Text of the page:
This followed Blair’s comments that he would be reluctant to give up holidays abroad, and that he believed that making personal sacrifices was impractical.
John Ling, head of transport at the Institution of Mechanical Engineers, said:
“We cannot afford to sit back and wait for engineering or science to solve the problem – climate change and pollution are not something the Government or industry can wash their hands of. It is engineering that will find the long term solution to these issues but Government and industry need to be doing a lot more in the interim and need to work closer together with engineers to crack this.
“The IMechE polled over 4,000 engineers and results today show 85% do NOT think the Government is doing enough.
“The pressure is really on the airlines at the moment and they will do what they can to save fuel. There is a powerful business and moral incentive for the industry to reduce fuel consumption, and we support any initiative that can do that. We must be careful, however, that towing of planes and the like is not just a PR gimmick and that Richard Branson, or whoever, is taking into account the true environmental cost of this alternative. A longer term solution would be to design future aircraft that will be more economical on the ground. Planes were after all designed to travel best in the air and not on the ground.”
Dr Sally Cairns, Senior Research Fellow, at the Transport Research Laboratory and University College London, said:
“We looked at a range of forecasts of aviation emissions. The Department for Transport’s own figures suggest that even using the most optimistic forecasts from industry about what they will be able to achieve through technology, air traffic management and operational efficiency improvements – emissions from aviation will increase – to more than double year 2000 levels by 2030. By 2050, the Department’s figures suggest aviation could account for more than a quarter of the total carbon dioxide emissions that the UK is aiming for (17.4 MtC of 65MtC). Other commentators estimate that emissions from aviation will grow significantly more than this. Therefore, unless other sectors are able to cut their emissions far more than currently planned (and current targets are already seen as extremely challenging), it will not be possible for the UK to meet its emissions targets.
“This is why we argued that policies to address the growth in aviation are essential to stabilising the UK’s impact on the climate. Moreover, it should be possible to do this. A number of studies, by respected economists, suggest that at least 40% of the growth in air travel in recent years has been caused by the real reduction in the cost of air fares. In part, this is due to Government decisions about the taxes and charges placed on the industry. In addition, there could be potential economic benefits for the UK from restraining the growth in air travel. Currently, we have a significant tourism deficit, where, for every pound an overseas visitor spends here, a UK resident spends more than two pounds abroad – and this deficit is increasing over time. Hence, restraining the growth in air travel is essential to meet objectives to stabilise climate change, is likely to be more feasible than many aviation advocates argue, and could even have economic benefits.”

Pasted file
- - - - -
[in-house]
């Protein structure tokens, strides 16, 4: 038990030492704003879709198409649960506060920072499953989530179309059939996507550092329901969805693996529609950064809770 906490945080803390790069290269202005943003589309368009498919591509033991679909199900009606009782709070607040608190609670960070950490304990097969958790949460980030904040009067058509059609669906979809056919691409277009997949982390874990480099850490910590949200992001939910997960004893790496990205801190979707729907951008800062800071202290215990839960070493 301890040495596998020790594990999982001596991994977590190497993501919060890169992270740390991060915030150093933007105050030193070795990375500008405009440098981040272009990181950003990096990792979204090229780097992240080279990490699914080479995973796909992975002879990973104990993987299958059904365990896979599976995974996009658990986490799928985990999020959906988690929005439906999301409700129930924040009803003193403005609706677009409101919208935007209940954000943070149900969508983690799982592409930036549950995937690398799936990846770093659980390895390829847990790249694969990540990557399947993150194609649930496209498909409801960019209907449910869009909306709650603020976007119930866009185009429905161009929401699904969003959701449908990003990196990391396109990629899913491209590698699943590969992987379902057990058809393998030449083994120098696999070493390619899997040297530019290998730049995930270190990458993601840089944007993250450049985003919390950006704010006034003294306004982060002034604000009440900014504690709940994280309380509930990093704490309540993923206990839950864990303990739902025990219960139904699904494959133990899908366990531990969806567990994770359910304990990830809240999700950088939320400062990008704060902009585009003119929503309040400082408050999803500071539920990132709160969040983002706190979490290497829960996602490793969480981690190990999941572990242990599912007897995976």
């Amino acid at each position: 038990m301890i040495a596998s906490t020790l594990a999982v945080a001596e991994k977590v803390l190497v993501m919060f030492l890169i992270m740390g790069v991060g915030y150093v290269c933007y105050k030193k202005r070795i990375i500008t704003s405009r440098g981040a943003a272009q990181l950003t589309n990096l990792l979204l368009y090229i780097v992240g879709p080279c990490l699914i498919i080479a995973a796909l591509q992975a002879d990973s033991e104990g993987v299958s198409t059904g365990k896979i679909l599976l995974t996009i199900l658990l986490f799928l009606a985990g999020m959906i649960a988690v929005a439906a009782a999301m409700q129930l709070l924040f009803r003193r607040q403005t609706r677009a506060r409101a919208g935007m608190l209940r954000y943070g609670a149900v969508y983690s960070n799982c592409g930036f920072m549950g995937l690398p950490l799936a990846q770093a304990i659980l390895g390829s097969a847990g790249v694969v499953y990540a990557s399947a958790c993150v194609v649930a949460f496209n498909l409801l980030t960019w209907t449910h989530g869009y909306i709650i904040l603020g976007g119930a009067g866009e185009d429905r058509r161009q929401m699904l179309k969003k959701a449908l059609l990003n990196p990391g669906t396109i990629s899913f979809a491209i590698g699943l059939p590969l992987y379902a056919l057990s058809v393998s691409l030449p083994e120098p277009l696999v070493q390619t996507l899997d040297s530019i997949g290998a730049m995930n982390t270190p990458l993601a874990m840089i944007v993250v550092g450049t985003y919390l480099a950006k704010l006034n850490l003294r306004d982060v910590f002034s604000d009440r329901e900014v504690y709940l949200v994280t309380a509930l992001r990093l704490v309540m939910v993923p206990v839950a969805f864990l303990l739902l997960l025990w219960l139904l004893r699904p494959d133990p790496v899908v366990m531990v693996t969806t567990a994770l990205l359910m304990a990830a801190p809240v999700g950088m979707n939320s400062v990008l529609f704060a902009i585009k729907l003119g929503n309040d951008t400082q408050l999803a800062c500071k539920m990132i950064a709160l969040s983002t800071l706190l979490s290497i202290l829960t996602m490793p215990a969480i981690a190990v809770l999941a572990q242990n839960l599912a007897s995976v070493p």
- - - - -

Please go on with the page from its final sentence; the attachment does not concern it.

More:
Dr Robert Noland, Reader in Transport and Environmental Policy, Civil and Environmental Engineering, Imperial College London, said:
“New aviation technologies to improve energy efficiency should be developed and may have a role to play in the future, however, these technologies will not help reduce the impact of air travel on climate change today. Even if these technologies are being developed now it could be 20 years before we see any impact in the aircraft fleet.
“Fuel for international air travel is currently not taxed and equalising taxes between modes of travel could encourage the use of less polluting surface modes of travel. Aviation has other climate-related effects beyond just the carbon emissions associated with burning fuel. Contrails or vapour trails are one and can persist for hours and behave in the same way as high altitude clouds, trapping warmth in the atmosphere and exacerbating global warming. Some estimates have suggested that the radiative forcing effect from cirrus clouds formed from contrails has up to 10 times the impact on climate change as aviation CO2 emissions. Contrails and the climate effect associated with them could be eliminated tomorrow if there was the political will to make it happen. This can be done by planning flights to avoid those regions of the atmosphere that are more likely to form contrails, similar to avoiding a large thunderstorm.”